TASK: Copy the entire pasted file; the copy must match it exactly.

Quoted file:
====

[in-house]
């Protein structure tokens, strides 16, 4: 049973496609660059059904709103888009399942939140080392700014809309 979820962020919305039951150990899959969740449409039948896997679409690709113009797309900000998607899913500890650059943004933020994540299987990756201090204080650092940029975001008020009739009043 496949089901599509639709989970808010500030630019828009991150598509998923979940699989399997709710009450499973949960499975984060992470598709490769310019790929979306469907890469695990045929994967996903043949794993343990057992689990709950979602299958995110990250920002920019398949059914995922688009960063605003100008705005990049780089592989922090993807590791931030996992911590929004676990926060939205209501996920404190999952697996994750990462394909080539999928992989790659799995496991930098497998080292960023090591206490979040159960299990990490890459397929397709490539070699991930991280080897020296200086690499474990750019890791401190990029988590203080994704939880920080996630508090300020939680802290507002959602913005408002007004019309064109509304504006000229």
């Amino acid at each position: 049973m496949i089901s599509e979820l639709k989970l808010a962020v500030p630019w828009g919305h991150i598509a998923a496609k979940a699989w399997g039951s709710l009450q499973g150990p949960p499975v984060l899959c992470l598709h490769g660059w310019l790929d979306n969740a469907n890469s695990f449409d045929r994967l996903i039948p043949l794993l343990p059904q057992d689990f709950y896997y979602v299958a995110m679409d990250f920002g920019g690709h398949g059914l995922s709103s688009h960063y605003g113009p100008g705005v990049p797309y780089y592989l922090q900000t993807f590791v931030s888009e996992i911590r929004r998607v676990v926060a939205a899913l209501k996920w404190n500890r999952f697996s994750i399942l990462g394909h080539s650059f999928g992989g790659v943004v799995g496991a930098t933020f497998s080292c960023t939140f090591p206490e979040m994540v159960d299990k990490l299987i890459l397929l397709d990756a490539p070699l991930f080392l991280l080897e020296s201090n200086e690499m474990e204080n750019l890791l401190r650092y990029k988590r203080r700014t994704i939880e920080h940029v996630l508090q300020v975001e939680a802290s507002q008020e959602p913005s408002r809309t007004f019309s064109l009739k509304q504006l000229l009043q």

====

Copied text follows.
[in-house]
């Protein structure tokens, strides 16, 4: 049973496609660059059904709103888009399942939140080392700014809309 979820962020919305039951150990899959969740449409039948896997679409690709113009797309900000998607899913500890650059943004933020994540299987990756201090204080650092940029975001008020009739009043 496949089901599509639709989970808010500030630019828009991150598509998923979940699989399997709710009450499973949960499975984060992470598709490769310019790929979306469907890469695990045929994967996903043949794993343990057992689990709950979602299958995110990250920002920019398949059914995922688009960063605003100008705005990049780089592989922090993807590791931030996992911590929004676990926060939205209501996920404190999952697996994750990462394909080539999928992989790659799995496991930098497998080292960023090591206490979040159960299990990490890459397929397709490539070699991930991280080897020296200086690499474990750019890791401190990029988590203080994704939880920080996630508090300020939680802290507002959602913005408002007004019309064109509304504006000229």
């Amino acid at each position: 049973m496949i089901s599509e979820l639709k989970l808010a962020v500030p630019w828009g919305h991150i598509a998923a496609k979940a699989w399997g039951s709710l009450q499973g150990p949960p499975v984060l899959c992470l598709h490769g660059w310019l790929d979306n969740a469907n890469s695990f449409d045929r994967l996903i039948p043949l794993l343990p059904q057992d689990f709950y896997y979602v299958a995110m679409d990250f920002g920019g690709h398949g059914l995922s709103s688009h960063y605003g113009p100008g705005v990049p797309y780089y592989l922090q900000t993807f590791v931030s888009e996992i911590r929004r998607v676990v926060a939205a899913l209501k996920w404190n500890r999952f697996s994750i399942l990462g394909h080539s650059f999928g992989g790659v943004v799995g496991a930098t933020f497998s080292c960023t939140f090591p206490e979040m994540v159960d299990k990490l299987i890459l397929l397709d990756a490539p070699l991930f080392l991280l080897e020296s201090n200086e690499m474990e204080n750019l890791l401190r650092y990029k988590r203080r700014t994704i939880e920080h940029v996630l508090q300020v975001e939680a802290s507002q008020e959602p913005s408002r809309t007004f019309s064109l009739k509304q504006l000229l009043q």